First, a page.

Booms and busts: consumption, house prices and expectations
Orazio Attanasio (),
Laura Blow (),
Robert Hamilton and
Andrew Leicester ()
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Laura Blow: Institute for Fiscal Studies and University of Surrey
Robert Hamilton: Institute for Fiscal Studies
No W05/24, IFS Working Papers from Institute for Fiscal Studies
Over much of the past 25 years, the cycles of house price and consumption growth have been closely synchronised. Three main hypotheses for this co-movement have been proposed in the literature. First, that an increase in house prices raises households' wealth, particularly for those in a position to trade down the housing ladder, which increases their desired level of expenditure. Second, that house price growth increases the collateral available to homeowners, reducing credit constraints and thereby facilitating higher consumption. And third, that house prices and consumption have tended to be influenced by common factors. This paper finds that the relationship between house prices and consumption is stronger for younger than older households, which appears to contradict the wealth channel. These findings therefore suggest that common causality has been the most important factor behind the link between house price and consumption.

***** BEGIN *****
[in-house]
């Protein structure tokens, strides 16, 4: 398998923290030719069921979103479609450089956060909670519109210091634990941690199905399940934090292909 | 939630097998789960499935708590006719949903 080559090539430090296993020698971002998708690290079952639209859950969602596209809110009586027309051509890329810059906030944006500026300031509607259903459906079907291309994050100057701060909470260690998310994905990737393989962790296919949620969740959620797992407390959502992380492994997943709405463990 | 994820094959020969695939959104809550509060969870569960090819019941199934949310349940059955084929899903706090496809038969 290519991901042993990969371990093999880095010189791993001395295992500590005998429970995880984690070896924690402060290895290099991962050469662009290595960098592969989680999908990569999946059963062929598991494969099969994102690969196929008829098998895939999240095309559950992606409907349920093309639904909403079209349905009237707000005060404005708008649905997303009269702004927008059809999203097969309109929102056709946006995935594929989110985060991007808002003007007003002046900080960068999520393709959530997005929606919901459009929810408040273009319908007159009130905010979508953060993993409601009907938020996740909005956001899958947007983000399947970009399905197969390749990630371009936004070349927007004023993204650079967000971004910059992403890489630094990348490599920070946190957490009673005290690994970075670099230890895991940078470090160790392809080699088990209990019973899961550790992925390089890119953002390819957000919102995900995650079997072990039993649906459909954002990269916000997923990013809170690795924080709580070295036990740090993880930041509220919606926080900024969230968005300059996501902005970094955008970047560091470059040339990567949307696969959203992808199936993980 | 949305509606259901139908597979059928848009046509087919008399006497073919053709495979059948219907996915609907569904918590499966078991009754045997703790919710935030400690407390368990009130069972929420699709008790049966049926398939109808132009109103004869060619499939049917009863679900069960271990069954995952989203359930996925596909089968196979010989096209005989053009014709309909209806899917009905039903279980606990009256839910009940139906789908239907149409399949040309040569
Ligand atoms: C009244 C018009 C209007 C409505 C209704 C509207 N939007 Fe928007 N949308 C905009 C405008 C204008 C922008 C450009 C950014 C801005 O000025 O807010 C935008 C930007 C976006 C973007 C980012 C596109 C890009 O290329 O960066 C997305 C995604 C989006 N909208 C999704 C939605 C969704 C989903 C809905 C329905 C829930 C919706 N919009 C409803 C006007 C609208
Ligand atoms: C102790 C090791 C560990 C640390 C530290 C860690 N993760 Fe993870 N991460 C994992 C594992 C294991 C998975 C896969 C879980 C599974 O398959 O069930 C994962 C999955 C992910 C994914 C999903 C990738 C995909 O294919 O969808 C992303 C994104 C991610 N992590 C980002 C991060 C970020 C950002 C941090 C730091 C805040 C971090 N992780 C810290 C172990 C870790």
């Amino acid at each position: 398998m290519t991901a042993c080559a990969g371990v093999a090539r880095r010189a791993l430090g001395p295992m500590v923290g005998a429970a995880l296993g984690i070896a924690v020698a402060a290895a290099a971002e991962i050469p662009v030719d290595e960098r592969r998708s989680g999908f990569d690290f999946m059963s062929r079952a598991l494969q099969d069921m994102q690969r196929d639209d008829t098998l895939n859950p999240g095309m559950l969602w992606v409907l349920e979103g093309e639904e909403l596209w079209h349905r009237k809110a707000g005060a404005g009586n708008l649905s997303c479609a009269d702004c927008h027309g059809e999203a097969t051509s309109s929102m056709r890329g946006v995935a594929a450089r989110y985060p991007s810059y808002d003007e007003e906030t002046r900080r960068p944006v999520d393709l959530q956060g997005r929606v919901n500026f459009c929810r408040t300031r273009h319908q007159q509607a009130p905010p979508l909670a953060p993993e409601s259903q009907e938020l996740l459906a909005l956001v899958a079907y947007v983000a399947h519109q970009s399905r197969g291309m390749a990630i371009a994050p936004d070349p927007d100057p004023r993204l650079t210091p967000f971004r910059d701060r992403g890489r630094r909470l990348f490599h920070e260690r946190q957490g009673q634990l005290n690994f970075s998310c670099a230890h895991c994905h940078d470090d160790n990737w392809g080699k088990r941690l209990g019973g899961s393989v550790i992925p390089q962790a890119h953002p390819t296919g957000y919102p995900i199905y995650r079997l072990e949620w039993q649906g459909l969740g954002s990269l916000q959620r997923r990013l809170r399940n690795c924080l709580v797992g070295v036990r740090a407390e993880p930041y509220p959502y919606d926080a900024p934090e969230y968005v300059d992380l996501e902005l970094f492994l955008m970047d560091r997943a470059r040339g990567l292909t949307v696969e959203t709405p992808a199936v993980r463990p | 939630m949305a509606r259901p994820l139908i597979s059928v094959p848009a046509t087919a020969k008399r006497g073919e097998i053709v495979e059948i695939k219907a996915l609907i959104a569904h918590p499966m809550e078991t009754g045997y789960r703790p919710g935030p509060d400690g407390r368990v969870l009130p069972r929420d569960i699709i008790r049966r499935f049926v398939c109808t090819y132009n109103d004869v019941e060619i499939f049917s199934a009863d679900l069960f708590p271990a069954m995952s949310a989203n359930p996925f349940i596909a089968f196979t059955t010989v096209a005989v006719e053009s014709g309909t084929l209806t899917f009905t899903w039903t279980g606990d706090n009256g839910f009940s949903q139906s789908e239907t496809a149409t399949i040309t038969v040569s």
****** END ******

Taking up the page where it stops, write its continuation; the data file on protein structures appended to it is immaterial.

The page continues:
Keywords: House prices; consumption booms; wealth effects; collateral effects; common causality (search for similar items in EconPapers)
JEL-codes: C13 D10 D91 E21 (search for similar items in EconPapers)
New Economics Papers: this item is included in nep-bec, nep-fmk, nep-mac and nep-ure
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Journal Article: Booms and Busts: Consumption, House Prices and Expectations (2009)
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